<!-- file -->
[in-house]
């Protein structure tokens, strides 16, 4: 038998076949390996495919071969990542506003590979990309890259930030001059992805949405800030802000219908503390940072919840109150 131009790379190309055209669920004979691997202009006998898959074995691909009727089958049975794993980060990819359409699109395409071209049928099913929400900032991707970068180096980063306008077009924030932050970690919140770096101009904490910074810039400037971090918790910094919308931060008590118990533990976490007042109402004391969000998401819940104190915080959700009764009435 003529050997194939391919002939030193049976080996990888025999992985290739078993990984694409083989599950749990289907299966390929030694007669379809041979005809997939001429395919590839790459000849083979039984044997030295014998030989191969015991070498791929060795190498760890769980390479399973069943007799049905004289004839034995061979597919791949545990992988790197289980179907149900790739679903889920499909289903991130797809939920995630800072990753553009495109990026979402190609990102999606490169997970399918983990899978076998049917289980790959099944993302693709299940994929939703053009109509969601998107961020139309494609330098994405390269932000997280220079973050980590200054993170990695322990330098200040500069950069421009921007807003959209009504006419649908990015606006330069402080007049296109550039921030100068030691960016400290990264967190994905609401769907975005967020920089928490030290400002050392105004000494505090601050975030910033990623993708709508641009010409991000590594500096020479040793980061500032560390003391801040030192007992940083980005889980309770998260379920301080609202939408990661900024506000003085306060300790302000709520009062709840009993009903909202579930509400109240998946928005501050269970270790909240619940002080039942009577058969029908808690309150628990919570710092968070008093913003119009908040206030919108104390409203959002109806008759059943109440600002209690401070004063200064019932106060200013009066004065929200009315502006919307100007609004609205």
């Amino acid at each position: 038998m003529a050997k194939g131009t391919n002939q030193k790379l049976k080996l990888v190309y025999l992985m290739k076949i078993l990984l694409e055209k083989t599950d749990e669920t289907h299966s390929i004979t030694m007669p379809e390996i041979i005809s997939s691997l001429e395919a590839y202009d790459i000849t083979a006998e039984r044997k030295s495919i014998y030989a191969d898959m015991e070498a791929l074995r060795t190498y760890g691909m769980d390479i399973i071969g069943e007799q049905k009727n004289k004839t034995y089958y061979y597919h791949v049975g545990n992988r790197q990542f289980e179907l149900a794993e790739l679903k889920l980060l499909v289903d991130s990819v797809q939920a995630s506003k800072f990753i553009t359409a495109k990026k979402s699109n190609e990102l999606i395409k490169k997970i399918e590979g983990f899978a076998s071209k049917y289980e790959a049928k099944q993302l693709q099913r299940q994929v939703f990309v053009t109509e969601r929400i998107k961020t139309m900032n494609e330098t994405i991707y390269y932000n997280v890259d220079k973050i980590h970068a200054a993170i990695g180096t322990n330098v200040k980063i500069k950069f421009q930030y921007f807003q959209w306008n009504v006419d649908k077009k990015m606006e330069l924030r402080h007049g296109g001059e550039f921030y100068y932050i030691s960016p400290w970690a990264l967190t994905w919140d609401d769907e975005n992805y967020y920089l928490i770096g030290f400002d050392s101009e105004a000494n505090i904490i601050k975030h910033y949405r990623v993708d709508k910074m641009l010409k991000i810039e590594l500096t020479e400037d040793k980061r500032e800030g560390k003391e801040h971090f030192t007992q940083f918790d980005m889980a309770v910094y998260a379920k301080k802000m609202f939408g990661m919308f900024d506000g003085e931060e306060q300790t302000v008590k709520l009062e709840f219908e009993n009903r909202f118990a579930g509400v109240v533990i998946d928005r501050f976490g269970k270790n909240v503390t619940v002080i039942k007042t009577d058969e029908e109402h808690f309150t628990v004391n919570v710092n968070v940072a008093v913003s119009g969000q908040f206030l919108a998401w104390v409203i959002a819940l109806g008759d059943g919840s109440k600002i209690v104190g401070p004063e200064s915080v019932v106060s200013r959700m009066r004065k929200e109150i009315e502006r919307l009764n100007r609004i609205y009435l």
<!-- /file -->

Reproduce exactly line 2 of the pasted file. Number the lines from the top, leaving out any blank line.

């Protein structure tokens, strides 16, 4: 038998076949390996495919071969990542506003590979990309890259930030001059992805949405800030802000219908503390940072919840109150 131009790379190309055209669920004979691997202009006998898959074995691909009727089958049975794993980060990819359409699109395409071209049928099913929400900032991707970068180096980063306008077009924030932050970690919140770096101009904490910074810039400037971090918790910094919308931060008590118990533990976490007042109402004391969000998401819940104190915080959700009764009435 003529050997194939391919002939030193049976080996990888025999992985290739078993990984694409083989599950749990289907299966390929030694007669379809041979005809997939001429395919590839790459000849083979039984044997030295014998030989191969015991070498791929060795190498760890769980390479399973069943007799049905004289004839034995061979597919791949545990992988790197289980179907149900790739679903889920499909289903991130797809939920995630800072990753553009495109990026979402190609990102999606490169997970399918983990899978076998049917289980790959099944993302693709299940994929939703053009109509969601998107961020139309494609330098994405390269932000997280220079973050980590200054993170990695322990330098200040500069950069421009921007807003959209009504006419649908990015606006330069402080007049296109550039921030100068030691960016400290990264967190994905609401769907975005967020920089928490030290400002050392105004000494505090601050975030910033990623993708709508641009010409991000590594500096020479040793980061500032560390003391801040030192007992940083980005889980309770998260379920301080609202939408990661900024506000003085306060300790302000709520009062709840009993009903909202579930509400109240998946928005501050269970270790909240619940002080039942009577058969029908808690309150628990919570710092968070008093913003119009908040206030919108104390409203959002109806008759059943109440600002209690401070004063200064019932106060200013009066004065929200009315502006919307100007609004609205």